For members


What are the upcoming strikes in Italy and how could they impact you?

As strikes continue to affect flights, rail and public transport services in Italy, we take a look at how upcoming protests may impact travel plans.

Woman in front of departure board at Fiumicino airport in Rome
Photo by Andreas SOLARO / AFP

Transport strikes are hardly unusual in Italy and, to some extent, the nature of the country’s union landscape itself contributes to their frequency. 

But strike action has been exceedingly intense over the past few months, with airline, train and public transport passengers facing disruption from nationwide demonstrations on multiple occasions.

As things stand, the trend looks set to continue in the coming weeks as two more major nationwide demonstrations loom on the horizon: a general public transport strike on Friday, May 26th and a 24-hour airport staff strike on June 4th, which was postponed from May 19th. 

Here’s a look at what you can expect from the upcoming walkouts and how they might affect your travel plans. 

May 26th: Public transport staff around the country will take part in a 24-hour walkout on Friday, May 26th.

The strike was called earlier this month by USB (Unione Sindacati di Base) – one of Italy’s main trade unions – in protest against precarious work contracts and low wages.

The walkout will affect all forms of public transport – from surface services (buses, trolleybuses and trams) to metro lines and ferries – as well as taxi services. 

READ ALSO: EXPLAINED: Why are there so many transport strikes in Italy?

Rail services are also set to be impacted, though, as currently indicated by Italy’s Transport Ministry, the walkout should only last eight hours – from 9am to 5pm – in their case. 

Crowded bus station in Italy

All public transport services, from buses to metro lines to ferries, are expected to be affected by delays or cancellations on Friday, May 26th. Photo by Andreas SOLARO / AFP

Airline and airport staff will not take part in the demonstration. 

Though no details are currently available about exactly how much disruption people will face on the day, significant delays or cancellations to all involved services are expected during the strike.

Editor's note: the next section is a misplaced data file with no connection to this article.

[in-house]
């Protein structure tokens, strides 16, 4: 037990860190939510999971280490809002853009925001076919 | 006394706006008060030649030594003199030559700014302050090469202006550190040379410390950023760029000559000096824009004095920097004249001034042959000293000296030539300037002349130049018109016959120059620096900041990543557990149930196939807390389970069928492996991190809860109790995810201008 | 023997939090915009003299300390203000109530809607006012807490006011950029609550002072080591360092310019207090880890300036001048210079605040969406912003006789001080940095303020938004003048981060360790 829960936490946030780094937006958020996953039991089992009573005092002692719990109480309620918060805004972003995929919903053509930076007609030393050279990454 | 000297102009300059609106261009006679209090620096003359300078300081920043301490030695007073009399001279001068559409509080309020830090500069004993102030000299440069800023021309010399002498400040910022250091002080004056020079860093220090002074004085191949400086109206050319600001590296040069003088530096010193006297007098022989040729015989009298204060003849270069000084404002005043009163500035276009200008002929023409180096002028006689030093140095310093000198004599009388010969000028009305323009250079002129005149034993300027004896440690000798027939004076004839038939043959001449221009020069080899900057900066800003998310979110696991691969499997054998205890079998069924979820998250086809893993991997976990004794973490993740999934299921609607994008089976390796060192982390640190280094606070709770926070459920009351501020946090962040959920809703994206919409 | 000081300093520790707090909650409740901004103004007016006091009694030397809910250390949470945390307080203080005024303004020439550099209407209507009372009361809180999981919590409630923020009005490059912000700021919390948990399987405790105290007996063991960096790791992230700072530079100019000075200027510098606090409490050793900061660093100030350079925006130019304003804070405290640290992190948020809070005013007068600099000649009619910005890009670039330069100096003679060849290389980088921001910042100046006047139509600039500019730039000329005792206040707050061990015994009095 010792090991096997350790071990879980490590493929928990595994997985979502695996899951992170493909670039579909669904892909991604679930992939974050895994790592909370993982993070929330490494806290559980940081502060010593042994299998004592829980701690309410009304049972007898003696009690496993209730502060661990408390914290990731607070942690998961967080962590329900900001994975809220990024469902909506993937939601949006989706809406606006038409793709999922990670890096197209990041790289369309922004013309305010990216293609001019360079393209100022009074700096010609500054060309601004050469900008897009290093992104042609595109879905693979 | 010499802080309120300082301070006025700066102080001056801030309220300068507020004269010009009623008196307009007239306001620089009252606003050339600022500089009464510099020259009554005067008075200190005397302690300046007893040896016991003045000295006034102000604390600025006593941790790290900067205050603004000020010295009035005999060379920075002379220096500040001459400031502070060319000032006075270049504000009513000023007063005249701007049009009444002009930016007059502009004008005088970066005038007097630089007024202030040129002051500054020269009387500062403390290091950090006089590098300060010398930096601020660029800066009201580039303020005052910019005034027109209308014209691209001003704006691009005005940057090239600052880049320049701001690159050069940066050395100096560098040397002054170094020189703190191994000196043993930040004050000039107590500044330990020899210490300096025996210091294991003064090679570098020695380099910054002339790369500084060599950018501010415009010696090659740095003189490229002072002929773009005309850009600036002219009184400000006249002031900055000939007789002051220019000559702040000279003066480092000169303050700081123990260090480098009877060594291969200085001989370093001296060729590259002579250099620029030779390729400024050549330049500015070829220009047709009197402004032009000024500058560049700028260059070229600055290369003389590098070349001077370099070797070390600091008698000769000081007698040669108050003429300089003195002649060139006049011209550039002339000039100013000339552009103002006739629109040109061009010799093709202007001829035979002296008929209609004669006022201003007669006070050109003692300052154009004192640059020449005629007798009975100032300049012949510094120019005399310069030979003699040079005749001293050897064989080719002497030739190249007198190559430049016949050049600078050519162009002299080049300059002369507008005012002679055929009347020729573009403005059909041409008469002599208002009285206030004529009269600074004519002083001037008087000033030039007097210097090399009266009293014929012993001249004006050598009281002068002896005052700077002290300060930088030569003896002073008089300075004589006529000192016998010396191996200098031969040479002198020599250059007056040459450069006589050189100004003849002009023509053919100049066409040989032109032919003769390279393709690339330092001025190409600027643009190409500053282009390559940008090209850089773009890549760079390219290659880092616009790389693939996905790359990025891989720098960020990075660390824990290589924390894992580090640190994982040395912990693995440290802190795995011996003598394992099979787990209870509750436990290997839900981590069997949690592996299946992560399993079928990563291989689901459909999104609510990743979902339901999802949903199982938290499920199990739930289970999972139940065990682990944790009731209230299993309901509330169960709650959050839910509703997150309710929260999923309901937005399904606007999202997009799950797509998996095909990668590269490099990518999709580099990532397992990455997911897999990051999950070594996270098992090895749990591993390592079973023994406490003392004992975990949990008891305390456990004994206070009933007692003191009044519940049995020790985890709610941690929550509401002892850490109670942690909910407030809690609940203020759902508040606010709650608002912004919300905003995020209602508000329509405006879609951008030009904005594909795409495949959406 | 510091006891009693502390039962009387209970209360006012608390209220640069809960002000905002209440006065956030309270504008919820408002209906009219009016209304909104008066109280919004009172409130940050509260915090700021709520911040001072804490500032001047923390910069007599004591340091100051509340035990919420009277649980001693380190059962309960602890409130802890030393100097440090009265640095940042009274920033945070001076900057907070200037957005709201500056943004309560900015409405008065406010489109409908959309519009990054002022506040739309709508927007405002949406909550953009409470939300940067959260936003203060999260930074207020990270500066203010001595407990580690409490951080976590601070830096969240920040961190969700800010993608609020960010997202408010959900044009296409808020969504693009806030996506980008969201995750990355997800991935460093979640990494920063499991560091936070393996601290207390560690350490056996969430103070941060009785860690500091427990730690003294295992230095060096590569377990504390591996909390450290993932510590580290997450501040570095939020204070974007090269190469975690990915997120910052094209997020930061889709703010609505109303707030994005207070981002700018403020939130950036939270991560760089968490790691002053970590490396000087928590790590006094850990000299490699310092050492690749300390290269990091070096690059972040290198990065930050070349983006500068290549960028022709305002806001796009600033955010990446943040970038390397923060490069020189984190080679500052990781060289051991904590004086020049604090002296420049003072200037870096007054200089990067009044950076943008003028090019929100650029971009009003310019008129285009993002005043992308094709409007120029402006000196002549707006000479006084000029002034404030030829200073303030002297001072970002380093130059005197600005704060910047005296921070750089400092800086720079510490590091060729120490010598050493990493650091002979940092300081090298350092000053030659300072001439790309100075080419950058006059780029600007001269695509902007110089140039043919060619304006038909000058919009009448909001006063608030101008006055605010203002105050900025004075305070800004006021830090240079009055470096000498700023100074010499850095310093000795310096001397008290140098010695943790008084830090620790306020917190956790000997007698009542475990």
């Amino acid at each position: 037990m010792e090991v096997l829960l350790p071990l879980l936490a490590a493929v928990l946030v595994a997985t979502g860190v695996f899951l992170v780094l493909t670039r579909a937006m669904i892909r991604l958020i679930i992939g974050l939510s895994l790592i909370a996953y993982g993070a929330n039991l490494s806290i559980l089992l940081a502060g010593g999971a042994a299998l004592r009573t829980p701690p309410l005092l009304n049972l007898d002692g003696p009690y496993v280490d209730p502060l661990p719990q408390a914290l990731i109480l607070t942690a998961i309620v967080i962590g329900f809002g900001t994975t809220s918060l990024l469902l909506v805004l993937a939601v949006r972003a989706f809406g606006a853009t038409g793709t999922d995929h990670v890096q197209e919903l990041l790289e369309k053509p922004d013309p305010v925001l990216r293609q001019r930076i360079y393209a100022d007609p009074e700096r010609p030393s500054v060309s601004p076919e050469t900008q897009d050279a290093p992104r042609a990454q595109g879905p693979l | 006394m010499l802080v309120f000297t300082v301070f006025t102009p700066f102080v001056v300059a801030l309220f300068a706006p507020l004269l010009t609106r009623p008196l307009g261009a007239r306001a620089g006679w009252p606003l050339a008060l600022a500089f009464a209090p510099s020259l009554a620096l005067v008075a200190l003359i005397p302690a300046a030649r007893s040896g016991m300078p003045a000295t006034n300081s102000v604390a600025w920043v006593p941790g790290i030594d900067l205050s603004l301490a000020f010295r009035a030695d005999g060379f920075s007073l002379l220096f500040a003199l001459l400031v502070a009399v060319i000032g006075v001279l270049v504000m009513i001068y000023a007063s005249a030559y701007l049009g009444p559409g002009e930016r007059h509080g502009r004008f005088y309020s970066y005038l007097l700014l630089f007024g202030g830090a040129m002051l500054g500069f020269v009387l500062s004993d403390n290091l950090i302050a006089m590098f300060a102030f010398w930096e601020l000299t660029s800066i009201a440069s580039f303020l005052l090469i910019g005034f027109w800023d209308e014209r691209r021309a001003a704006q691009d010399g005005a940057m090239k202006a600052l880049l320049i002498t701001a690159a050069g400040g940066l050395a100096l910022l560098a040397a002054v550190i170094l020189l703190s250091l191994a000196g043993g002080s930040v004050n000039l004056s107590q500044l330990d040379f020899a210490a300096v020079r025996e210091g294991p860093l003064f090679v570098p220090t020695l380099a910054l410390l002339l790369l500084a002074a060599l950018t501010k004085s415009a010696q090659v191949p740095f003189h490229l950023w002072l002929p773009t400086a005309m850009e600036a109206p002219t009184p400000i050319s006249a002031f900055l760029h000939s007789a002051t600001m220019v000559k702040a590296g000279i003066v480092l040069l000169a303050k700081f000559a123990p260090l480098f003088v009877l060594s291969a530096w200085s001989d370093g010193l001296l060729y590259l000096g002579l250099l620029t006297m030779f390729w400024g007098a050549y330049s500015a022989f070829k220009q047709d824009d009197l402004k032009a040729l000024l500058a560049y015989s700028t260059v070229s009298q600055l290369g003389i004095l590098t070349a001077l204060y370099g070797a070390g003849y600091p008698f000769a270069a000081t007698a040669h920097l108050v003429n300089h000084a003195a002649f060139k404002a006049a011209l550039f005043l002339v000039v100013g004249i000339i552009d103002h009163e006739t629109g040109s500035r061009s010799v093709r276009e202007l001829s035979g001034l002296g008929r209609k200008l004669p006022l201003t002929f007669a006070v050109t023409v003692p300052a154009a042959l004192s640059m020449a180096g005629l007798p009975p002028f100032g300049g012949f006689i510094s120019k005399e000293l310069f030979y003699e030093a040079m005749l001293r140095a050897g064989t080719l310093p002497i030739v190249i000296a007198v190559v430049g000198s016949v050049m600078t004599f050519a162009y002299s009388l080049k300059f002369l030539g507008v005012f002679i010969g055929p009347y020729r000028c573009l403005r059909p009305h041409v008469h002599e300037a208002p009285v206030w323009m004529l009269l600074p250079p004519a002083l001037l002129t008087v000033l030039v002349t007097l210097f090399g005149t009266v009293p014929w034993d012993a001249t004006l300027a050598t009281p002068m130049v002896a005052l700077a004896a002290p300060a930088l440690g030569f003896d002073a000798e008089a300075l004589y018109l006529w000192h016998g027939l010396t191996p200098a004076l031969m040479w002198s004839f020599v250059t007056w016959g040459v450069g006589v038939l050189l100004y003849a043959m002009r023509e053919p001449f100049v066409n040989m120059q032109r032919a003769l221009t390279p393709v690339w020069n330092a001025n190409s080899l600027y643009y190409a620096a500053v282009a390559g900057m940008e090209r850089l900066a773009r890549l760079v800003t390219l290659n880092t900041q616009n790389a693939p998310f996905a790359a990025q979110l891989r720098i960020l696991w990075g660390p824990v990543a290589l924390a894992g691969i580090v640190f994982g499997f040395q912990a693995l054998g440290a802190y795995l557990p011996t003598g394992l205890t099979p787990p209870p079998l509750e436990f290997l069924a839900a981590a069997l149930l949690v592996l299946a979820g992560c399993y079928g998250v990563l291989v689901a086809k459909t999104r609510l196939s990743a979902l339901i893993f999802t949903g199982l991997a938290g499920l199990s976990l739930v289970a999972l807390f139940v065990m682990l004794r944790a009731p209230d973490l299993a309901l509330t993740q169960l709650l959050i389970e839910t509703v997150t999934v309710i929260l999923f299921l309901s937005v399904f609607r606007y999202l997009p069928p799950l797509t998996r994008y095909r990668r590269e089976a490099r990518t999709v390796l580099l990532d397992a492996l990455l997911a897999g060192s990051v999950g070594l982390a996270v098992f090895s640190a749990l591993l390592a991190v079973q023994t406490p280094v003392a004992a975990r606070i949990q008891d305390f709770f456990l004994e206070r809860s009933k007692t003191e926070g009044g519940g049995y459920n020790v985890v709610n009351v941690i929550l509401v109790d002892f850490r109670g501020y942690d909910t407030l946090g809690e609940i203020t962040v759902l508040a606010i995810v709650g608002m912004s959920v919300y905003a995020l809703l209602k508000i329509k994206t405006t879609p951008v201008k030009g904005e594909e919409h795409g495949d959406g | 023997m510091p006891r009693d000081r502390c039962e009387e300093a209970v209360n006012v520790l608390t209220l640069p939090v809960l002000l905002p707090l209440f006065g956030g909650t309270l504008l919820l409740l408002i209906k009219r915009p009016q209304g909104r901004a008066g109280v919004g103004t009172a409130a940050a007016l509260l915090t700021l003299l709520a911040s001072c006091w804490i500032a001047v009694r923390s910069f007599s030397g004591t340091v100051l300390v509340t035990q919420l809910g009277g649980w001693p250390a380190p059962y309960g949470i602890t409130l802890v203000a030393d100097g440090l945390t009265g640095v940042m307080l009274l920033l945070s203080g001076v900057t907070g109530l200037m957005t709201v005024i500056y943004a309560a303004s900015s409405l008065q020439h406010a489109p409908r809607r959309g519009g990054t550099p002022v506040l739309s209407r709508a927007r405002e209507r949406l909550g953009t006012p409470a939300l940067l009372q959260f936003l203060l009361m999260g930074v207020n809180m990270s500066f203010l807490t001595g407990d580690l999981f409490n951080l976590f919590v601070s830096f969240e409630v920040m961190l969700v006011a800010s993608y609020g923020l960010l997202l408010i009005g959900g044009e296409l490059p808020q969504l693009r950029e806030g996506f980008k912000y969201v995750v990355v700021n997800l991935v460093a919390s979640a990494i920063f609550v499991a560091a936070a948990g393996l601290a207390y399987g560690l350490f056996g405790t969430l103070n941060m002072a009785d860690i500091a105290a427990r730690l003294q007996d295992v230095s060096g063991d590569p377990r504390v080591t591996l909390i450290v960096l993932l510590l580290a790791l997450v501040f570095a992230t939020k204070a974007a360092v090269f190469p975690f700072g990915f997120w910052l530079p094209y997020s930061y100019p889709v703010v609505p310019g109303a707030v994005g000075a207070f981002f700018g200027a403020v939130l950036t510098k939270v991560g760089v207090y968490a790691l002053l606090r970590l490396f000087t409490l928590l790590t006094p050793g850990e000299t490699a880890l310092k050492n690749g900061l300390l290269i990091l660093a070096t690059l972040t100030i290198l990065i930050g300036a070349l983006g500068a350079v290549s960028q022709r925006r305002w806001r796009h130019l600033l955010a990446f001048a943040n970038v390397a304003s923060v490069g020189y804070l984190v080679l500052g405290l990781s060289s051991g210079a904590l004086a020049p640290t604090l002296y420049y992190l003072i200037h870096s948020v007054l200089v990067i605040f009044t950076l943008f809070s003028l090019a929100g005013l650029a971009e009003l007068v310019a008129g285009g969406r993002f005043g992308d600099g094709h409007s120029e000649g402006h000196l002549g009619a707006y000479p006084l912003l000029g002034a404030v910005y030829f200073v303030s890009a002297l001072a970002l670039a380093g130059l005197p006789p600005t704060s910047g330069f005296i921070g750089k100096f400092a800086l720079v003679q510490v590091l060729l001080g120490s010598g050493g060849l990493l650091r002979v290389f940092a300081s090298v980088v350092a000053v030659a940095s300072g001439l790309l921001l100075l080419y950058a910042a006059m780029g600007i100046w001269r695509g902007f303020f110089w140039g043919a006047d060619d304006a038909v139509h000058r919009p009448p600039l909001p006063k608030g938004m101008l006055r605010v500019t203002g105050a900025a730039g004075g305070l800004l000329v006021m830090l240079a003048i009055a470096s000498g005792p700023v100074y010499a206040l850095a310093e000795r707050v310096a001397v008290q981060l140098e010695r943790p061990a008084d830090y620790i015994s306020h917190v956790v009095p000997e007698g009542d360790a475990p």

The impact is also expected to vary by region and city. Strike action has so far been confirmed by public transport staff in many northern cities including Turin, Milan and Bologna, as well as those at regional transport operators around the country.

By law however, all public transport operators in Italy are required to provide ‘minimum services’ (servizi essenziali or minimi in Italian) during strike actions to allow commuters to make the journey to and from their destination.

READ ALSO: Should you travel in Italy when there’s a strike on?

Minimum services are generally guaranteed to operate during two separate time windows, one in the morning (usually between 7am and 10am) and the other one in the evening (between 6pm and 9pm). 

As such, if you’re planning on travelling on May 26th, you’re strongly advised to check out the planned minimum services of the relevant transport companies.

June 4th: Airport handling staff from all around the country will take part in a 24-hour walkout on Sunday, June 4th.

The demonstration was originally scheduled for Friday, May 19th but was rescheduled to the current date after devastating floods ravaged the northern Emilia Romagna region on May 17th.

Since at least four of Italy’s largest transport workers’ unions will take part in the strike, the protest is expected to cause some level of disruption at all of Italy’s major airports, especially at check-in desks and in baggage collection areas.

Empty check-in desks during a strike

Airport staff from all around the country and cabin crews from several major airlines will strike on Sunday, June 4th. Photo by Andre PAIN / AFP

In a separate demonstration, staff from several airlines are set to hold protests on this date.

READ ALSO: Calendar: The transport strikes to expect in Italy this spring

Staff at Spanish airlines Volotea and Vueling, and Air Dolomiti – a subsidiary of Lufthansa operating routes from Germany to 13 different Italian destinations – are expected to take part in a 24-hour nationwide strike.

Meanwhile, ground staff from American Airlines and Emirates are expected to strike for four hours, between 12pm and 4pm.

Flights run by any of these airlines may experience delays or cancellations on the day, though no details have been given yet.

Under Italian law, flights scheduled to leave between 7am and 10am and between 6pm and 9pm are protected from strike action.